Cumulus Networks unveils 'Cisco killer'

Startup's Debian-based Linux distribution for commodity switching hardware aims to upend networking's status quo

After three years under the radar, secretive Cumulus Networks has finally emerged from stealth mode. Founded by ex-Cisco and ex-EMC VMware engineers looking to shake up switched networking by leveraging Linux and commodity network hardware, the small Silicon Valley startup turns out to be a software company. Cumulus will sell only software -- namely, Cumulus Linux -- and support. The hardware can come from any vendor you like, and Cumulus has a list of compatible switches to choose from.

These aren't expensive, proprietary switches like those you'd buy from Cisco, but switches based on merchant silicon from original design manufacturers (ODMs) such as Quanta and Accton. However, you might find that these switches bear a striking resemblance to switches from major market vendors. This is because ODMs manufacture those switches that are then rebranded and loaded with software.

To deploy Cumulus switches, you purchase a software license, buy your own switch from a hardware vendor, load the software, and start pushing packets. This effectively turns the networking model on its ear, because the model stretching back for decades is that the hardware and software comes from the same manufacturer, and loading a different operating system on a network device is as uncommon as loading any OS on any random PC is common.

Part of this disparity was the need for networking hardware and software to work together at scale, across multiple units, and at wire speed. The companies designing the hardware and the software had to tightly couple those elements together to achieve the speeds and density necessary to provide a solid and stable networking platform. As processing power and ASIC development has progressed through the years, however, that has become less of an issue, allowing the decoupling of hardware and software at the network level.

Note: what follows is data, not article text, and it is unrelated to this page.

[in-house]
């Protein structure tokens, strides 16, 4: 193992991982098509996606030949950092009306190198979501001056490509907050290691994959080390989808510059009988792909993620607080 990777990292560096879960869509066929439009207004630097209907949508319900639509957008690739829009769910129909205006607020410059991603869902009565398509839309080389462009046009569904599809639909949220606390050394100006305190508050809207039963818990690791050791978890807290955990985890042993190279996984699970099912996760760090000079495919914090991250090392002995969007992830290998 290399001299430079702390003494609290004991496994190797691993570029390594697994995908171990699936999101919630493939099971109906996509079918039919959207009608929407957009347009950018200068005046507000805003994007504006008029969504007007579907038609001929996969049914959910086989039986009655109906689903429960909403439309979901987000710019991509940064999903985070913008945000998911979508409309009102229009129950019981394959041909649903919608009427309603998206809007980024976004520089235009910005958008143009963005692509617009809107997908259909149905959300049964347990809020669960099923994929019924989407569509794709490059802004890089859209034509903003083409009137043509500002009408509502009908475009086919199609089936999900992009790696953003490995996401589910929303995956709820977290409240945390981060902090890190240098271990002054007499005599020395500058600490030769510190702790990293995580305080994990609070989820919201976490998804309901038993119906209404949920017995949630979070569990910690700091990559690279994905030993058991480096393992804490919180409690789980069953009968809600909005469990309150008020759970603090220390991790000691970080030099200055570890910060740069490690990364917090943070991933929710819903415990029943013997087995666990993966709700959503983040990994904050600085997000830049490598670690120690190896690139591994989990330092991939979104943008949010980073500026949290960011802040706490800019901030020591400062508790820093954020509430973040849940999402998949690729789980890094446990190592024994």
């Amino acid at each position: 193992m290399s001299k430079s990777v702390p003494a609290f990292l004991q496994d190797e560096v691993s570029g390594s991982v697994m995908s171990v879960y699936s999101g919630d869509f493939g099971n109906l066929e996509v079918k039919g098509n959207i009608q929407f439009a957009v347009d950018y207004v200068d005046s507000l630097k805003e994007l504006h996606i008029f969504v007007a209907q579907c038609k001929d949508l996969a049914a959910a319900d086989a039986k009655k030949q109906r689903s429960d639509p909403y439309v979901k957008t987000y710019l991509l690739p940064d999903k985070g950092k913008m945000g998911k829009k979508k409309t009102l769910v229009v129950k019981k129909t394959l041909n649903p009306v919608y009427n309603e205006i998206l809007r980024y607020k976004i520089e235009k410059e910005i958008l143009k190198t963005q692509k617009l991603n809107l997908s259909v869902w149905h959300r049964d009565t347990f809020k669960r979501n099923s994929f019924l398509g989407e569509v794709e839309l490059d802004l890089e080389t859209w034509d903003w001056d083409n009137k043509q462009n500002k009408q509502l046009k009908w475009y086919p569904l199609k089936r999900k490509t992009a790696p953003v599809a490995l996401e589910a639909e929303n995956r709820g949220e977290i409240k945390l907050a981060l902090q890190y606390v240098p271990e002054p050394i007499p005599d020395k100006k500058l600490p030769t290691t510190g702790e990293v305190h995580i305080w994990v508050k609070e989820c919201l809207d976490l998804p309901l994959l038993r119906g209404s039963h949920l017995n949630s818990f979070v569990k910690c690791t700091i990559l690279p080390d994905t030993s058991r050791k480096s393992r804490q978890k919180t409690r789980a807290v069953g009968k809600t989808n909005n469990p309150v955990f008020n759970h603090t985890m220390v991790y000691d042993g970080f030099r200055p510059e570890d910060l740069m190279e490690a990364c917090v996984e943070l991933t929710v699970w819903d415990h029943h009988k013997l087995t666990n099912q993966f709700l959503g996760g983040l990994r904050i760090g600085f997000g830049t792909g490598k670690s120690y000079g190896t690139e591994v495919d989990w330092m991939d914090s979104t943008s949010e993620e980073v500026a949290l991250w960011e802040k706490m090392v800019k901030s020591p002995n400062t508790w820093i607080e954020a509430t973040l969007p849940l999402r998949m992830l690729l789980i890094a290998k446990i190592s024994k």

The upshot of all this? Cumulus boasts that with ODM hardware running Cumulus Linux, you can deploy 10G for the price of 1G. Initially, Cumulus supports a variety of 48-port 10G 1U switches and claims a cost of around $7,400 for the hardware and software license. That compares favorably to the cost of 48-port 1G switches with 10G uplinks from many manufacturers, depending on the software feature set.

Cumulus says its switches have been running in production at several places for the past six months. These deployments include a large IPv4-only implementation with more than 5,000 switches and a smaller buildout at DreamHost.

Cumulus Linux is a highly modified Debian distribution. Cumulus has developed drivers and associated bits to allow the Linux kernel to control such elements as bridging and routing tables and general networking tasks, but by controlling the dedicated switching hardware rather than handling the actual routing and switching tasks internally.  

Otherwise, the OS is standard Linux, which offers many management options, including Puppet and Chef integration, or essentially anything else you can run on Linux. This opens the door to integration with existing central management frameworks already in place in many infrastructures.

Being Linux, the switch drives like any other Debian system you've ever used. There is no special command-line interface or shell dedicated to switching, routing, and other network operations. There is no new language or syntax to learn. It's just Debian running a collection of open source tool sets and the Cumulus daemons.

When you log in, all the usual tools are there, or can be installed with apt-get. You log in to a Bash prompt, you can su to root, and you have free rein over every aspect of the OS itself. It's essentially like logging into a Linux server with 48 10G ports.

This means that all switching, routing, and firewall configurations are performed the same way as on a standard Linux server. You configure IP addresses using ifconfig, you configure bridging groups and VLAN tagging through /etc/network/interfaces, and you configure firewalling by writing iptables rules.

By default the OS uses Quagga to handle heavier-duty routing protocols, so you would handle that just as you would with any other Quagga installation. The key here is that there's a process that listens on the Linux Netlink layer for changes and modifications to the networking properties of the system, translates them, and passes them along to the underlying hardware. This is what allows the Linux layer to drive the switch, but not interfere with the speed of routing and switching operations.

Naturally, all of this is scriptable and remotely configurable as any other Linux system would be. Using shell scripts or Python scripts, you can automate processes like any other server. Except that it's not a server, but a 48-port 10G switch aimed at turning the networking world on its head. It's about time.

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